Everyone’s a data entry person. Right?

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If you’re a brokerage principal, commercial lines manager or producer, I’m sure you’ve “done your time” when it comes to data entry. You started as a junior marketer, or as a one-person office. You’ve typed millions of words and numbers into emails, submissions, renewal letters, certificates and invoices. You are done. You also have other priorities now.

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What if I told you that data entry is a life sentence, or 25-years-minimum for good behaviour? If you’re working in commercial lines, there’s no real escape. To quote W. Edwards Deming, statistician, professor, author, lecturer, and consultant, “In God we trust. All others must bring data.”

In fact, you’re still doing data entry and don’t even realize you’re doing it. For example, have you?

  • Entered an insured’s phone number or contact information into a broker management (BMS) or commercial management system (CMS)?
  • Categorized an account as new business, new from existing business or renewal?
  • Issued an invoice or credit note?

Dictionary.com defines data entry as, “the job of entering text or other data into a computer, as by typing on a keyboard or scanning a document.” That means if you’ve done that or performed one or more of the examples listed above, that makes you a data entry person.

Are you minding the gaps?

As managers and brokerage principals, you’ve earned the right to do whatever you want when it comes to data entry. You’re well within your rights to spell things wrong, leave fields blank and so on.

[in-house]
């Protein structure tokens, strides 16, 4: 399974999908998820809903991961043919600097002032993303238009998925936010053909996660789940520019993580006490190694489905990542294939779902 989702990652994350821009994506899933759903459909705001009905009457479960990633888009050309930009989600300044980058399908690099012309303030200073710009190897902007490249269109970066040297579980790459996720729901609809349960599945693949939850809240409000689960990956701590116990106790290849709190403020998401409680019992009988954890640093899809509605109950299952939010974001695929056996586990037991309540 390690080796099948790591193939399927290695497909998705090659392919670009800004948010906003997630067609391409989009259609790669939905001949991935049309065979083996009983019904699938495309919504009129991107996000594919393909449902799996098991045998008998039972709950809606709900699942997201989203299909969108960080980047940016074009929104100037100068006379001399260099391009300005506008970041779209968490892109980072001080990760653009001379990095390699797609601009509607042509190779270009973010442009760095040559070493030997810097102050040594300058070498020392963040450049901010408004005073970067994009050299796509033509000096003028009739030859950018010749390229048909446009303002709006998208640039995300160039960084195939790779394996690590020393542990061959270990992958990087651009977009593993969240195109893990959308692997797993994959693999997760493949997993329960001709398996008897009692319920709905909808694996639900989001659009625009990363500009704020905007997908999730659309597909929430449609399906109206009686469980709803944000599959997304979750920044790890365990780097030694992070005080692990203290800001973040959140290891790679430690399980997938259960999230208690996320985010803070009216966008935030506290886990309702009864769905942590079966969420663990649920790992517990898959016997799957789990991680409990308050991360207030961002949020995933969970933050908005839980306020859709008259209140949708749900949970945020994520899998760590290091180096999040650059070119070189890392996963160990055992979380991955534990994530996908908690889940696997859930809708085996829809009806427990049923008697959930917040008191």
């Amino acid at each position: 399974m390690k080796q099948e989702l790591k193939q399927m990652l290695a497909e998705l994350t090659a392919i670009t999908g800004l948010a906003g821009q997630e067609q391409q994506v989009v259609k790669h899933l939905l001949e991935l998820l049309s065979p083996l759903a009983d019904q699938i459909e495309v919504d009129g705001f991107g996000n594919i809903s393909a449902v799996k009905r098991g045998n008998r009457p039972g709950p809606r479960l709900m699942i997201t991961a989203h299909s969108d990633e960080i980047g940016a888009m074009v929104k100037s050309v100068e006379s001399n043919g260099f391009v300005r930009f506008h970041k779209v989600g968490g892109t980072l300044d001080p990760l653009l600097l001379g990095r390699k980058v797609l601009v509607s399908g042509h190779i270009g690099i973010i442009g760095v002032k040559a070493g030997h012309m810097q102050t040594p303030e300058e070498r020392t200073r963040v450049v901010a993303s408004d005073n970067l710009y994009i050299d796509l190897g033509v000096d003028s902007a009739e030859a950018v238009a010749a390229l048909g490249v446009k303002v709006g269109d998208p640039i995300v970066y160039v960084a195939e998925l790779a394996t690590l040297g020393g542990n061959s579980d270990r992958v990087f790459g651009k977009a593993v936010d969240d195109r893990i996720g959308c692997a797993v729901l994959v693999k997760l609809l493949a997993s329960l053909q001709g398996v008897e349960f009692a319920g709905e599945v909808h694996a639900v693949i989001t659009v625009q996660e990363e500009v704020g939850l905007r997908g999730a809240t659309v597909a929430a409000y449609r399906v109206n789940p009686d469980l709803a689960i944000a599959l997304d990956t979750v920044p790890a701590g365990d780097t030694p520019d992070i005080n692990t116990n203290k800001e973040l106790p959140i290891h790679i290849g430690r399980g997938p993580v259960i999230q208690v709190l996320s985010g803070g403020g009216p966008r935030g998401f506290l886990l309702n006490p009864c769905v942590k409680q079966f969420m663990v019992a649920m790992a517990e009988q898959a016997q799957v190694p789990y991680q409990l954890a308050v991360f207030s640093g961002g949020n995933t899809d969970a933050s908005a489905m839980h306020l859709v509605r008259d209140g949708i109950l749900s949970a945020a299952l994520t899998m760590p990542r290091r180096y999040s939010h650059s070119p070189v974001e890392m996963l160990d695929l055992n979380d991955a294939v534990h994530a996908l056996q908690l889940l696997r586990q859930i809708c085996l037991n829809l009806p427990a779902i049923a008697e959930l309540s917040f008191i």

After all, someone should be going back to fix it. Does someone have time to fix it? Are they saying they fixed it when they didn’t? Are they fixing the same things repeatedly?

Bad habits—no matter who does them, significantly affect the quality of your data. Keep in mind that gaps in data entry and data entry errors affect managers and brokerage principals the most because it makes it impossible to use that data to determine:

  • what happened?
  • why did it happen?
  • what is expected to happen?
  • what should we do?

To fill those gaps, focus on one key data field at a time. For example, if you want to start tracking availability of CSRs during high renewal months, make sure a CSR is assigned to each account on your BMS or CMS. You’ll be surprised how quickly the gap narrows, allowing you to move onto other things.

Are you falling to the level of your systems?

As Steve wrote in his blog, How we fell to the level of our system (and recovered), our workflows and processes for handling customer support incidents were a free-for-all. Some incidents where handled offline, resulting in no record of an incident being filed, or an incident was closed with remarks like “fixed it.”

Furthermore, when the time came for us to analyze the volume of support incidents and who was handling them, our results were inconclusive. It became obvious we weren’t using the right tools to extract and manage our data accurately.

If you’d like to learn more about how we recovered, let’s talk!

Why does it matter?

Because way down in the pit of your stomach, when you’re looking at data that’s inaccurate, you’ll know. It’ll bug you and it should bug you. Your data is one of your most valuable assets and like anything that gets ignored, the more worthless it becomes.

Commercial Lines Analytics Overview

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Topics: Best practices, data, analytics